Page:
How does a survival expert survive a global pandemic? Adventurer Ed Stafford was certainly accustomed to solitude and anxiety long before Covid-19 sent the world into lockdown. The ex-soldier endured extreme isolation on his record-breaking 860-day trek along the Amazon River in 2008-10, and he later spent 60 days alone on the uninhabited Pacific island of Olorua for his 2013 survival show Naked and Marooned. But what troubled him this year was the loss of the unique mental health rewards derived from travel and adventure.
“I hadn’t realised that the expeditions I do are not just adventures but they also give me perspective on life – and my inability to get that this year has been difficult,” admits Stafford, 44, who lives in the Leicestershire village of Hallaton with his wife Laura – a fellow adventurer – and their three-month-old twins Molly and Milly, three-year-old son Ran and teenage niece Fliss. “My expeditions allow me to go away, meet new people, hear different opinions and reflect. So I have been relying on long runs to give me that perspective. Being cooped up is difficult but running is meditative.
“I’ve also fallen into that middle-aged man trap of losing touch with friends, so I’ve tried to re-rebalance that. My friends challenge me and help me to regain that wider perspective again.”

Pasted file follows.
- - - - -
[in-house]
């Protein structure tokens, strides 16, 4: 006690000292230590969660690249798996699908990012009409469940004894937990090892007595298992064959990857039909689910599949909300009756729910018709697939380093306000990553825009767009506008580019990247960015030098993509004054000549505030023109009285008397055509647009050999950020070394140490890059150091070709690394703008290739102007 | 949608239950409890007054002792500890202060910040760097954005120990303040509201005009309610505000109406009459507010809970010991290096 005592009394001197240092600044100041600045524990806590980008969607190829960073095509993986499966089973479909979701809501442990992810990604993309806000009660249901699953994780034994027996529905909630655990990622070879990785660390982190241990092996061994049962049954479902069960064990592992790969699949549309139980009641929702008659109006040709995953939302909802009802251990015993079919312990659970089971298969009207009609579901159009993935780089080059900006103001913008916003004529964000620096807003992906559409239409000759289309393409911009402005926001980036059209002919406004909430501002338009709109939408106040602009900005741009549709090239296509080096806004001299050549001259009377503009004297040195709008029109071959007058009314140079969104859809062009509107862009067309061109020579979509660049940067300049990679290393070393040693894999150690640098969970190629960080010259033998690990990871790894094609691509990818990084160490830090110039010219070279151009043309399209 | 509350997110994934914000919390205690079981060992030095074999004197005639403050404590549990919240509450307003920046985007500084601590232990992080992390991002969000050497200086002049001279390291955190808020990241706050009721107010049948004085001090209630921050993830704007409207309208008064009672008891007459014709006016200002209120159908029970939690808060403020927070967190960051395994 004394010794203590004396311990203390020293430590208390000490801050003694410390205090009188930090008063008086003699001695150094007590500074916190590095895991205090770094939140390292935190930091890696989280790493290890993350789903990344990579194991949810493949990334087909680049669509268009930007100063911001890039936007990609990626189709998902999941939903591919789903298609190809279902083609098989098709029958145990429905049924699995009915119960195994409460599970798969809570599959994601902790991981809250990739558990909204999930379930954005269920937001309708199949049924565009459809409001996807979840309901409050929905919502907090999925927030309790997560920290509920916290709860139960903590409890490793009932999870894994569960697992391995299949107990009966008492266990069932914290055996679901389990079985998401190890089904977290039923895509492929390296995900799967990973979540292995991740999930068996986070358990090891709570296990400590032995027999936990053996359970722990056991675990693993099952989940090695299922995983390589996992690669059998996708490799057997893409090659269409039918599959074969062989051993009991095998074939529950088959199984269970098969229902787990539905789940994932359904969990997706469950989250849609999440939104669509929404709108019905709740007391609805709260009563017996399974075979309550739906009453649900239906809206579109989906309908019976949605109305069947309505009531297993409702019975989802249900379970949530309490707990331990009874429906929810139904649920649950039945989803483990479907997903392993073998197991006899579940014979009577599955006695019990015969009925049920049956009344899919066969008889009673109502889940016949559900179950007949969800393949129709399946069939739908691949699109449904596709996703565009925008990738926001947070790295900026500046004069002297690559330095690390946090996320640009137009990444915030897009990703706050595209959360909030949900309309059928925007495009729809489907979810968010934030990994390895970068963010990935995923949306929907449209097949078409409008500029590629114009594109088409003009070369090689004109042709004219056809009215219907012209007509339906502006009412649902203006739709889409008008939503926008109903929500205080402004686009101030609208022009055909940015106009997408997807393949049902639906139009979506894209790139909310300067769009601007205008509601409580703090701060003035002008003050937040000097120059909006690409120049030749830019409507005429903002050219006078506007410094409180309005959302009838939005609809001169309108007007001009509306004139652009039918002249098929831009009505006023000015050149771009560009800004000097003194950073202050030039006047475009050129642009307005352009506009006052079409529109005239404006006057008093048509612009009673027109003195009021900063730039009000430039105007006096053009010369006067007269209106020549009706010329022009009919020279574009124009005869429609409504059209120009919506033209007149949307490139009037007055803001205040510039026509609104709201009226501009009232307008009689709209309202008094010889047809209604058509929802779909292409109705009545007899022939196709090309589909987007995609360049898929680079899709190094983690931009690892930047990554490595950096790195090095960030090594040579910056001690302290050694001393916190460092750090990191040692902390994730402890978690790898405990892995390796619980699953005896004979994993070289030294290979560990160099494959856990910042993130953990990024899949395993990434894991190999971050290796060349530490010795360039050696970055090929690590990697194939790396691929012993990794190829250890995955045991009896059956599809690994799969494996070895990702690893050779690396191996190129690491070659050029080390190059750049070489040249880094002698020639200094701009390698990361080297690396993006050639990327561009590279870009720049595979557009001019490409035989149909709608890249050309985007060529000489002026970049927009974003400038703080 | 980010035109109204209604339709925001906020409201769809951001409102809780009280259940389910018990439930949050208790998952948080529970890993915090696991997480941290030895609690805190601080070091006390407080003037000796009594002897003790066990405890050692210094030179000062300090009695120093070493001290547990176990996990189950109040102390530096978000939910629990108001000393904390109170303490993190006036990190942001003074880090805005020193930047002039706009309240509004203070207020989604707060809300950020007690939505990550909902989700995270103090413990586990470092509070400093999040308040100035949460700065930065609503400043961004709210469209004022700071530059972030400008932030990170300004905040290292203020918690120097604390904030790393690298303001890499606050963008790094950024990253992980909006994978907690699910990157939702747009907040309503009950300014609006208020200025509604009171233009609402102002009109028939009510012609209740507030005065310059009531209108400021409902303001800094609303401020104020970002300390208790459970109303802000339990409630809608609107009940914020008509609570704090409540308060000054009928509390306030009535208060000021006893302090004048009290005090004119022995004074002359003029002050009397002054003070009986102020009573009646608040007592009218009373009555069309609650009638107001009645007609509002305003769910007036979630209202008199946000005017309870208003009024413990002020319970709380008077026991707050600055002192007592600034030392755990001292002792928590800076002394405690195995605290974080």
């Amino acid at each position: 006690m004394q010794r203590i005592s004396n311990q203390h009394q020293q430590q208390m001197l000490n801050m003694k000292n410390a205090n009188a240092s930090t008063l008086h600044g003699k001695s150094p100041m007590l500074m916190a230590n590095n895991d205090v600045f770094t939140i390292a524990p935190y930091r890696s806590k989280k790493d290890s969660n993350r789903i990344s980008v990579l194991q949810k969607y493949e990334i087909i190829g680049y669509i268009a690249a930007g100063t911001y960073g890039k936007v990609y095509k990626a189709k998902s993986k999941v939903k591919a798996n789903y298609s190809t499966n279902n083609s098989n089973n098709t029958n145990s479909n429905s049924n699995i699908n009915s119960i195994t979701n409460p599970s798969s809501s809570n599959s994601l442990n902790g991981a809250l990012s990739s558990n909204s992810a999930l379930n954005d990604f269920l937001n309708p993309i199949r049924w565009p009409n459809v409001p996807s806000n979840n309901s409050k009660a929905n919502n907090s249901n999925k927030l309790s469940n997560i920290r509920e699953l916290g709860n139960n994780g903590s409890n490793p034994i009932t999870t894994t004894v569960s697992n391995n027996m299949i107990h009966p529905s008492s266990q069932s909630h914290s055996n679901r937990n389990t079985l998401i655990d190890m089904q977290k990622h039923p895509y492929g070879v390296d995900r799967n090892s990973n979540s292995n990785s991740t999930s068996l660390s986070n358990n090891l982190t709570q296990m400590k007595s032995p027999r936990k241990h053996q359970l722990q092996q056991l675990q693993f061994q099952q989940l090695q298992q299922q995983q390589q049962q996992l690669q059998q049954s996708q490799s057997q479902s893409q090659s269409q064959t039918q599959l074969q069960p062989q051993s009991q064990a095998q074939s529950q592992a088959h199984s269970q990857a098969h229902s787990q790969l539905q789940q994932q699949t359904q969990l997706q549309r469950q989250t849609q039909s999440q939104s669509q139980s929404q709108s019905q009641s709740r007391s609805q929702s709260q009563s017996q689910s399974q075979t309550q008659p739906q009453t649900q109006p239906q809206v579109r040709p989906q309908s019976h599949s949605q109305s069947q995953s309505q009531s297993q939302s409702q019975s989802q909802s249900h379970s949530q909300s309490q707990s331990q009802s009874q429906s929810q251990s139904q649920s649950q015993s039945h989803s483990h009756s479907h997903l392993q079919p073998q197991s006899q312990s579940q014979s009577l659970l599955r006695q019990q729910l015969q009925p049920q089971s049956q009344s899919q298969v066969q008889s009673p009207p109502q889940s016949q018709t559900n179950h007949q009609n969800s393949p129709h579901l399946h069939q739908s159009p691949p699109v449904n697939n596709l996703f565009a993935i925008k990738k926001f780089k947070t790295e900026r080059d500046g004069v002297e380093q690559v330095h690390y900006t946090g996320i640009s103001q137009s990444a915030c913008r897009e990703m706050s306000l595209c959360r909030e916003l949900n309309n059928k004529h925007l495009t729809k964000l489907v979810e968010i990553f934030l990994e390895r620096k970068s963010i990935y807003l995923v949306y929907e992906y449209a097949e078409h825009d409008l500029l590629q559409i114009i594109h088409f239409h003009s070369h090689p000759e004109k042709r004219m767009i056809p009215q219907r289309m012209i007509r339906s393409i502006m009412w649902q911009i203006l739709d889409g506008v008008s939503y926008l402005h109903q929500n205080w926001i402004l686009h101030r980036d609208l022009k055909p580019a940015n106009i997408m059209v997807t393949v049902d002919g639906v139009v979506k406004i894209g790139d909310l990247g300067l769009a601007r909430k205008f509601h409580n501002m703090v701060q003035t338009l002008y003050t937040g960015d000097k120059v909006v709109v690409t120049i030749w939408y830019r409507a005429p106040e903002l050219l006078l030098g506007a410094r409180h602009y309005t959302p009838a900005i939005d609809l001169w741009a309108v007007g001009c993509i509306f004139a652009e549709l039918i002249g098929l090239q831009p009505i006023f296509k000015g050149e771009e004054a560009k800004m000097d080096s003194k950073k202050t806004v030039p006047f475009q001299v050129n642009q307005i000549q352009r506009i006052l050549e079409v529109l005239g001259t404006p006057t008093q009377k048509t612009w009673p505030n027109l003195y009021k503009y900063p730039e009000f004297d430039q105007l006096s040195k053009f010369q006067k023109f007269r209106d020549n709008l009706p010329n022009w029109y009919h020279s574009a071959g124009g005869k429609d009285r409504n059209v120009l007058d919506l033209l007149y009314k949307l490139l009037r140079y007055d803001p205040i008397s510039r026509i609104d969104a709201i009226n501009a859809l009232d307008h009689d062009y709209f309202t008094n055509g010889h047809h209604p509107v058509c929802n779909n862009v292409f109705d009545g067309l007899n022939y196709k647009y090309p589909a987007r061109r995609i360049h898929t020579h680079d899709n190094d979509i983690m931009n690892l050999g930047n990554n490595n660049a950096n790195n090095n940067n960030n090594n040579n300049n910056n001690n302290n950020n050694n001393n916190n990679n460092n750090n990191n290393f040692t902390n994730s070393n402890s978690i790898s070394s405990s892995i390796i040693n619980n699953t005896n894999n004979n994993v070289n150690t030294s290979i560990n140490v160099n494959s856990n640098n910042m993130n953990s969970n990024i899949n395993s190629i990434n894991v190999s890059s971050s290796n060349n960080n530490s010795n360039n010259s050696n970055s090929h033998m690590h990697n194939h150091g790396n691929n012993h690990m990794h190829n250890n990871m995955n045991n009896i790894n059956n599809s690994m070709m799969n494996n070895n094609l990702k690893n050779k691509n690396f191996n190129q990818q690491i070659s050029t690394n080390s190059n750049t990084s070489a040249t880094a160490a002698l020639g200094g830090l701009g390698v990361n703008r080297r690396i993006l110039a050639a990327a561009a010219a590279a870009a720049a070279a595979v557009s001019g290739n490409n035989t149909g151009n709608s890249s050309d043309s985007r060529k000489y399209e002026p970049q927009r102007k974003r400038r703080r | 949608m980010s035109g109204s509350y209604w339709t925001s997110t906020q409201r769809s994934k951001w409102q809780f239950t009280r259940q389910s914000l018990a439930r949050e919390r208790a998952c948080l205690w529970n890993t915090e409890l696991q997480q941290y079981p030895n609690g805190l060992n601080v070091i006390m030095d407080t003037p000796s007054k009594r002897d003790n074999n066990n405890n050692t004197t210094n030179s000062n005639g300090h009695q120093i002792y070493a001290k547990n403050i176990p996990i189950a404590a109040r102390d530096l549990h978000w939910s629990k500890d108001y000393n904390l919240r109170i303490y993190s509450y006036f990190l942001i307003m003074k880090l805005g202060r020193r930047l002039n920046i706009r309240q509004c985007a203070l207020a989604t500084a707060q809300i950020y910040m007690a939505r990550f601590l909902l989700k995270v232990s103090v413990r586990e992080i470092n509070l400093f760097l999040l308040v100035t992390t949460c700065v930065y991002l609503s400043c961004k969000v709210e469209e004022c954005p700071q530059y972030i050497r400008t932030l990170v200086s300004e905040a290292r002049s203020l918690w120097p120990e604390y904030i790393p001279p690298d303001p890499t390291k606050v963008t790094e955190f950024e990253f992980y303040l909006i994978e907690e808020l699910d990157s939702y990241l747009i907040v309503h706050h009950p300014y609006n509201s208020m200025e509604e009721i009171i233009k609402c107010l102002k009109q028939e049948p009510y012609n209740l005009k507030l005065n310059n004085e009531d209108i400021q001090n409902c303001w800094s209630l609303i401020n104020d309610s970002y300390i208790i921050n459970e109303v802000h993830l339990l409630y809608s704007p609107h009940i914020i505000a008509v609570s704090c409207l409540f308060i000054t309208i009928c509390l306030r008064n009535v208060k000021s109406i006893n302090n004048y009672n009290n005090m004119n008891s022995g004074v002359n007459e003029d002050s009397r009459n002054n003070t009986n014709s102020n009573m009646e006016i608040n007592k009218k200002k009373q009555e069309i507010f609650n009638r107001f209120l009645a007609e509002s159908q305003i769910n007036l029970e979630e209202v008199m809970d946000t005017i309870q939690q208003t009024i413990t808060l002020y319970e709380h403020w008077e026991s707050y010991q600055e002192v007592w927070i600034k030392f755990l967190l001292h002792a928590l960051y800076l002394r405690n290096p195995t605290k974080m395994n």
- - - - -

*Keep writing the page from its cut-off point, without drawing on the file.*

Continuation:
Stafford has harnessed his survival skills to help him cope with the new stresses of 2020. “Like everyone, the initial fear was of the virus itself but it soon manifested into a financial worry: how am I going to pay the bills?” he admits. “I had two commissions for Channel 4 and Discovery which were put on hold. But I remember thinking the pandemic was like the beginning of one of my survival shows. There is a new landscape up ahead. I’ve got two hands and half a brain. How am I going to deal with this virus? So I went into a ‘fight or flight’ mode: what have I got around me and what can I do?”
Stafford’s survival strategy – whether navigating the Amazon or a national lockdown – is to take small, positive daily actions to protect his health. On his survival shows that means finding food and shelter, but this year he has been doing chin-ups and squats in his garden and jogging across fields instead. “I feel strong and robust, which is how you want to feel,” he explains. “If I don’t exercise, I feel sluggish. And my wife is 17 years younger than me so I need to keep in shape otherwise I am going to get kicked out of my house.”
He has also been using the Headspace meditation app to calm his racing thoughts. “It stops my mind spinning,” he says. “The military say, ‘Get a grip,’ but that’s wrong. You need to let your worries go. They’re just thoughts. They’re not you. If you try to pull everything together, you’ll exhaust yourself.”
He has learned to identify the lifestyle triggers which undermine his moods. “After a Coke, I feel the dip and I become negative,” he says. A lack of sleep also affects him but luckily the twins have been suitably angelic. “We’re bizarrely not exhausted. Because they’re twins, we’ve worked out that if you put them next to each other they kind of comfort each other.”